not mesh perfectly with their financial goals. ’We would score a big

hit, like a four-page spread in a national publication, and traffic

would go wild to the site, but if the press wasn’t in Industry Standard,

Red Herring or any of those tech business pubs, they didn’t care.’



And then there’s the problem of VCs calling in reporter favors and

nudging into the media relations process. From the VC point of view,

pitching is in the client company’s best interest, of course.



’We are very proactive in getting the right PR for our companies, and we

are active in helping guide them through positioning and marketing

issues. It’s part of the value that we bring to the table,’ insists Tim

Haley, managing director of Redpoint Ventures in Menlo Park, CA.



But Steve Blinn disagrees with the new VC reasoning. ’I don’t know a

single VC who has ever worked in a newsroom or who has picked up a pen

and written a press release,’ he says. ’So when a CEO starts listening

to them on public relations, that’s troubling.’



Interestingly, though, while in the courting phase, before taking on a

company as a client, it is the top-tier PR firms, not the VCs, who hold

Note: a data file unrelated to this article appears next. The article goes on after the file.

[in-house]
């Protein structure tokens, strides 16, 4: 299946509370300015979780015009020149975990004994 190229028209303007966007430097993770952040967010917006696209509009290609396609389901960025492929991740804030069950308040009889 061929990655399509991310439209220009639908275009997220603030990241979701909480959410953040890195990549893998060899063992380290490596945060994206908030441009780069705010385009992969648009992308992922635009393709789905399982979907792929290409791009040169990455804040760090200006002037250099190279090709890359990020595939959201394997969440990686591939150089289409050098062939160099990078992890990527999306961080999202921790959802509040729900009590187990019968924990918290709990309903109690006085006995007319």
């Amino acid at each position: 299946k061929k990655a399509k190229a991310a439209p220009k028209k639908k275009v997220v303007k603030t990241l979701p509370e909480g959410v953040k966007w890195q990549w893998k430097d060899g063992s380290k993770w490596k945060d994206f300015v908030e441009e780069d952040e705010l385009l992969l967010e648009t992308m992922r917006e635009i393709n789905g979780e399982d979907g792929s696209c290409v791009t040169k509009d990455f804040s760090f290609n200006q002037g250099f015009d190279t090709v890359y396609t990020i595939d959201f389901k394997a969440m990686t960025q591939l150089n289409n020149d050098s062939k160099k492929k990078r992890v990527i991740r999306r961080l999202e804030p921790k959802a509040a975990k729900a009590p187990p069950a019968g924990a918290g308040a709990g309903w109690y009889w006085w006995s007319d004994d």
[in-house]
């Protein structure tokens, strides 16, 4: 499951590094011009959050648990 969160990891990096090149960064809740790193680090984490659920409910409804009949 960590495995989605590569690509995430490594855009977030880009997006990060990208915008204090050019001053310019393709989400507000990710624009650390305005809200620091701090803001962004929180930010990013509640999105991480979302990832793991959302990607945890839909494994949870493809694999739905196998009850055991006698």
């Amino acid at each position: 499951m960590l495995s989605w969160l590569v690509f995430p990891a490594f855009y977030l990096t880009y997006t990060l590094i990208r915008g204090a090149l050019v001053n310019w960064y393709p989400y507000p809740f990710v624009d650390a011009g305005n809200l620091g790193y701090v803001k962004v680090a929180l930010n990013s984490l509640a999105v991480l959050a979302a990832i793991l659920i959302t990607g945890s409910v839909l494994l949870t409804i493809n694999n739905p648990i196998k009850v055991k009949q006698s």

the balance of power in these relationships.



’VCs are finding it critical to market themselves to the PR firms,

because there is a shortage of good agencies, and they need to have

multiple relationships because they have so many companies in their

portfolios,’ says Marissa Verson Harrison of Interactive PR. ’Also,

there is more money available than there are great companies to invest

in, so they are having to compete more and more against each other.’



’I would say that we’re as solicitous of PR firms as the entrepreneurs

are,’ concedes Alex Gove, a VP at Walden VC in San Francisco and a

former senior editor of Red Herring.



With that in mind, more and more VC firms are actually hiring people to

take up the slack in the interim - both helping portfolio companies as

an interim PR manager and helping them to find good agencies to take

them on. In a few cases, these in-house marketing managers or contracted

PR pros end up pitching for coverage of the VC firms themselves. Others,

such as Seattle’s Olympic Venture Partners and Redpoint Ventures in

Silicon Valley, have gone a step further, hiring a full-time PR

firm.



While in the past it might have been seen as tacky for VCs to promote

themselves, that’s not the case today. With more VC money than great

business opportunities up for grabs, competition between VC firms has

gotten fierce in all the hi-tech hotbeds, making PR a way for firms to

differentiate themselves to entrepreneurs as well as to potential new

partners. Also, most of the business media, from Fortune to The Wall

Street Journal, have added VC beats. ’The firms have plenty of reactive

press to manage, too,’ says Emily Cohen, an independent pro who handles